by Eric Czuleger
“Immortal L.A.” was written for Pseudopod. “Because I’m a big fan. A really big fan. I was recently in a taxi driving through the Romanian country side. I asked the cab driver if he believed in vampires and he said in thickly accented broken English ‘of course, dictators, criminals, liars… these are the vampires. We see the news and we see the vampires. Vampires are not legends, vampires and legends don’t make vampires, if you look around you’ll see them. If you watch the news you’ll see them.'”
Eric Czuleger is originally from Los Angeles, where he is a founding member of the Courage Theatre Company. He was a playwright for years before he joined the Peace Corps. He currently lives in the town of Bajram Curri, Albania, where he is a High School English teacher. “Immortal L.A.” is the first story in his forthcoming series of the same name, the book IMMORTAL L.A., a series of short weird fiction about a big weird city. You can also find some of Eric’s prievious work at Live Theatre Blog and on Facebook at “Live Theatre Blog”. Also if you’re in the L.A. Area, go and see a show at the Coeurage Theatre company, a great theatre that is always pay-what-you-want. Check us out at Coeurage Theatre Company.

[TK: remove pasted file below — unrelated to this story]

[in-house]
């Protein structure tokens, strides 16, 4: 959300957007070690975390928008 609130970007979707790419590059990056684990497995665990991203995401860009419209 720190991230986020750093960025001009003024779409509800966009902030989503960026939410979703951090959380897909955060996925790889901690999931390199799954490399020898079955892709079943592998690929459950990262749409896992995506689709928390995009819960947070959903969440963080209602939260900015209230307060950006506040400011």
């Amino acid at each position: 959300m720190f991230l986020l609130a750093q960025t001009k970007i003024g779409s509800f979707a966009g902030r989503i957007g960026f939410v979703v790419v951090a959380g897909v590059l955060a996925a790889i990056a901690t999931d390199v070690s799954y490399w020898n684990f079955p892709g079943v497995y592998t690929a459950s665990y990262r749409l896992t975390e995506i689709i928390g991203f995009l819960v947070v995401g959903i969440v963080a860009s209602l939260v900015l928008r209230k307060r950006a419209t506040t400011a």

Your reader this week – Joe Calarco – is an actor and sound designer living in Los Angeles. He’s also one of the founding members of Coeurage Theatre Company in Hollywood.
“I ran a hand along my softening stomach. Tomorrow I start my diet. I thought. I removed my mouth from my hand. Two neat holes. No blood.
I went to the bathroom. Before I opened the door I tried to convince myself to chew a piece of gum instead. Saliva roused in my mouth and convinced me otherwise. I placed my head on the door with a gentle thunk, and thought, Am I hungry? Then, no I’m just depressed. I opened the door to the bathroom. The girl was lying in the bathtub where I left her.
A stream of blood ran down her neck and out of her thin wrists, it formed a shallow pool at the bottom of the tub. Her legs were like pale sticks. Her platform shoes with nine inch spikes were thrown in the corner, I have to throw out that pile, it’s just getting bigger. Her eyes lazily rotated in their orbits toward me. Even below her thick red lipstick, her lips seemed blue. Her hair was cut into a short blonde bob and while I had my mouth around her neck I could pretend for a bit. Pretend she was someone else that I wanted to drain the life of.
I stood in the doorway feeling self-conscious. I didn’t think she would be awake still, and I was already coming back for a fourth helping. It was like that moment when I still ate food, where you wanted to take the last slice of pizza but no one does through mutual shame. In spite of the fact that, if left to your own devices, you would have devoured the pizza entirely. It was like that. This time the pizza was watching me. And judging me.
‘Are you going to kill me?’ She croaked, as if she were asking the time. She’d lost so much blood she was punch drunk.
‘Yes,’ I said guiltily. Conscious of my gut.”
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